I learned a lot from this experience. First, I learned just how much my family and friends support me and how as long as I keep them in my thoughts, I can find strength to pull through. Second, I learned how important it was for me to work hard in high school so I could be ready for times like these where time management is key to survival. Third, I learned that if you’re struggling, whether in a class, in school, or at home, and you feel as if there is no way out, there IS help. You can get help, you just have to look for it. In high school, you can get it from family and friends, counselors and staff at school, and after school programs. This week, I used the Writing Center, Bureau of Study Counsel, Office Hours of my professors, and more. Find those resources, guys! And always keep your head up!

College is hard but don’t feel intimidated. The harder you work now, the more prepared you’ll be when you get there. This week in college was rough but I’m almost there! And you’re almost here! It’s tough but VERY rewarding.

I’m still working on one more paper that’s due this week, so wish me luck.

Until next time,

Jesse

Ace Your Next Scholarship Interview!

lysa-85Hey seniors! I know it’s getting to be that time of year when all that is on your mind is how on earth you are going to afford to attend all of those great colleges you’ve been preparing applications for. Well, no need to worry anymore! The following  suggestions will help you to easily become a top candidate for any scholarship that requires an interview process. It is important to remember that an interview is useful in complimenting your actual application. It should be viewed as an opportunity to set you apart from all other applicants. That being said, make sure you have something unique to contribute to the conversation and to share about yourself!

Always Remember:

  1. Make sure you have a general idea of what you would like to accomplish while in college, and into your future. Some frequently asked questions in interviews include: What are your strengths? What are your weaknesses? What do you plan on doing with your education, and how you plan to contribute to society? What you’ve learned from a specific mistake or difficult experience. And most importantly, consider why you think you would be an excellent recipient for the scholarship you are applying for.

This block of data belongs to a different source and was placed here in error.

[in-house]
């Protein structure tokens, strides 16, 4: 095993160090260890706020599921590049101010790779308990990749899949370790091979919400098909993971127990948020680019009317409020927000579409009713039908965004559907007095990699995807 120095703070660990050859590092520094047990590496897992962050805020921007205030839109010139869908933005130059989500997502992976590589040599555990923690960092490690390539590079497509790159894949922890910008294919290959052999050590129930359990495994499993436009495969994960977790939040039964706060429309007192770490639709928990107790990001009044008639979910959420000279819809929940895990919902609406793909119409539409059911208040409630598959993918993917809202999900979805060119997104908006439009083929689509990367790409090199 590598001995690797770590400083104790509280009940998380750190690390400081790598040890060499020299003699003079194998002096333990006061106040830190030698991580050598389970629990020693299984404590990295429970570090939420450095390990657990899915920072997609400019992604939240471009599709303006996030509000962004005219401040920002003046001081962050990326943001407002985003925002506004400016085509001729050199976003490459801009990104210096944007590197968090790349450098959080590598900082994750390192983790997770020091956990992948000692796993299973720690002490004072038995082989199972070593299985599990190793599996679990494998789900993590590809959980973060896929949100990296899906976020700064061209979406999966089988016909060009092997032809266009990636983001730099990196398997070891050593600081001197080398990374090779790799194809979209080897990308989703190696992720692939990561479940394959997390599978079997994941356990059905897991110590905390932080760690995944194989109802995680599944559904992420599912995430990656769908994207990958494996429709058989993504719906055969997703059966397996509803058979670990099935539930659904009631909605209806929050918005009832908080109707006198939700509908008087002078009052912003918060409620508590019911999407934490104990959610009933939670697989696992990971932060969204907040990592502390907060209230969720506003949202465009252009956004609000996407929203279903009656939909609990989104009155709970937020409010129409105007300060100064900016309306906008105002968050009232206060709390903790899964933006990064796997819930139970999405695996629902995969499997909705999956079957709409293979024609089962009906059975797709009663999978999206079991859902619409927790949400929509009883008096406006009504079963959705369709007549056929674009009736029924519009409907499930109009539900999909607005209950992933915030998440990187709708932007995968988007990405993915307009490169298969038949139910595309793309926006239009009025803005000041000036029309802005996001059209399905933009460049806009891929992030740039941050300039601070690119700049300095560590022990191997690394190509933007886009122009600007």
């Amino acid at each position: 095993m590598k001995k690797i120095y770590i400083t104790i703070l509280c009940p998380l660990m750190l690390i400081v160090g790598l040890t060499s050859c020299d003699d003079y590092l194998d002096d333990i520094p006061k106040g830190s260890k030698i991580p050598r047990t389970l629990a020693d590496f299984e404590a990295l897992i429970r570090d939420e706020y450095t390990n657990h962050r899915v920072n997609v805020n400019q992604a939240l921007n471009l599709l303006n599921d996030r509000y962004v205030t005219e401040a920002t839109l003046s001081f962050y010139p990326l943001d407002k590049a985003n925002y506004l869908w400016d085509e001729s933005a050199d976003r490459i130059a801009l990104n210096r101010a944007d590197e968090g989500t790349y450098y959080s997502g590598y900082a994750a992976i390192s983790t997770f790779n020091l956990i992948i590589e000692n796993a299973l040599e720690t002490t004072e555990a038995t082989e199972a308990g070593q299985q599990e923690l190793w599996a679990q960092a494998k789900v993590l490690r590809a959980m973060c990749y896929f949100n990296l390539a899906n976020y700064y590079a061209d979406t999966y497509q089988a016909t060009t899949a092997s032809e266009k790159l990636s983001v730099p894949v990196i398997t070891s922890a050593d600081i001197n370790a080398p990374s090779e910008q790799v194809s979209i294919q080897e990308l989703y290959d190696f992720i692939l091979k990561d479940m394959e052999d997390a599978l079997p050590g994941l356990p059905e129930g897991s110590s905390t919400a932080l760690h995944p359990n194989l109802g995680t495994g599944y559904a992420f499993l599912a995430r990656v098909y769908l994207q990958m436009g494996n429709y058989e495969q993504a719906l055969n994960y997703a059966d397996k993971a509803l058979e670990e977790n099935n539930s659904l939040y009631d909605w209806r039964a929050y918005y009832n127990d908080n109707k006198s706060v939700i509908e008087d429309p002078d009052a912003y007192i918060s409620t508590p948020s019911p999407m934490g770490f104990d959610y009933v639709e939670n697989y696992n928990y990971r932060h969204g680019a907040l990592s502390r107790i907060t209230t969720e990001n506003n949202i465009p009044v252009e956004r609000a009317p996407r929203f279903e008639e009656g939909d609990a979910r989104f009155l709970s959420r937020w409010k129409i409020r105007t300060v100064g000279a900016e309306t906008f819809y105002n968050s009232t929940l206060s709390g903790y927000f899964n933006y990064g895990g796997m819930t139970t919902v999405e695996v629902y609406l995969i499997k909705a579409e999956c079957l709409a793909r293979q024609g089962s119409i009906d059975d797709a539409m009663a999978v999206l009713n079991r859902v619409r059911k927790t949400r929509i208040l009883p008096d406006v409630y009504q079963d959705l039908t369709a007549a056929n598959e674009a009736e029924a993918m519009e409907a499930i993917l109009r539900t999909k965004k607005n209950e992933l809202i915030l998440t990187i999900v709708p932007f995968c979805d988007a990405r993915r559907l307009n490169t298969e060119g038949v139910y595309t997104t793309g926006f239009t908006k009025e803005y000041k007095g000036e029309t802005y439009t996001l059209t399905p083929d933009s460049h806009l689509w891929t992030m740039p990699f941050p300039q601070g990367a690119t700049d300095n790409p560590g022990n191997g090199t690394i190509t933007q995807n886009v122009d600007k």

2. Next, think specifically about the scholarship award that you are seeking. Be sure you are very well informed about the organization. Ask questions if there is anything you would like more clarification about.
  3. Look your best for an interview! When preparing your outfit, consider the formality of the interview, and don’t under dress or overdo your outfit by any means.
  4. What if you can’t think of a good answer to a question that’s been posed? Or, you can’t even think of a bad answer because your mind has gone blank? Again, keeping your composure under pressure is the key. You could suggest that it’s a really interesting question that has prompted a lot of different ideas for you and you’d like to take a moment to organize your thoughts. In situations such as this one, it may be best to take a little pressure off by giving yourself a moment to collect your thoughts. You may even ask them to repeat the question to give yourself more time to reflect on what is being asked. They are not going to think less of you for being human-like and taking a breath/pause before answering a question!
  5. The key is to remain confident and don’t let a problem shake your sense of yourself. The judges recognize the pressure you are under and, as in life, you are often judged not by the reality that problems occur, but by the style with which you manage those problems. Approach the interview with a sense of confidence, some humility and enough good humor to get you past any awkward moments.
  6. JUST REMEMBER YOU MADE IT TO THE INTERVIEW IN THE FIRST PLACE BECAUSE SOMEONE SAW GREAT POTENTIAL IN YOU! THIS IS YOUR TIME TO SHINE!

-Lysa Vola

Time Management 101

khadijah-85So, I’m at Harvard University. I have perfect time management skills, I’m some super-genius, and I got a 2600 on the SAT. Extra points for being awesome, of course. In my spare time, I rescue starving children in Africa. I wrote my first paper and got a A+ on it. I read Shakespeare in my sleep and spout rhetoric wisdom over lunch. I’m surrounded by super geniuses and us Hahvahd students, noses pointing towards the sky, relish in our superiority with the rest of the world. The lightbulb joke about Harvard sums it up: How many Harvard students does it take to screw in a lightbulb? One. One to hold the bulb and the world to revolve around it. 
If this were true, my life would be sooo much easier. 

So yeah, the truth is, I stayed up all night writing my comparative politics paper (I’ve subscribed to the college student’s words of wisdom- sleep no longer exists in college). I, of course, can never keep up with the thousands (ok exaggeration, but close) of pages of reading doled out every day. Time management is, to put it lightly, a bit of an issue for me (I can survive on 4-5 hours of sleep everyday, no problem)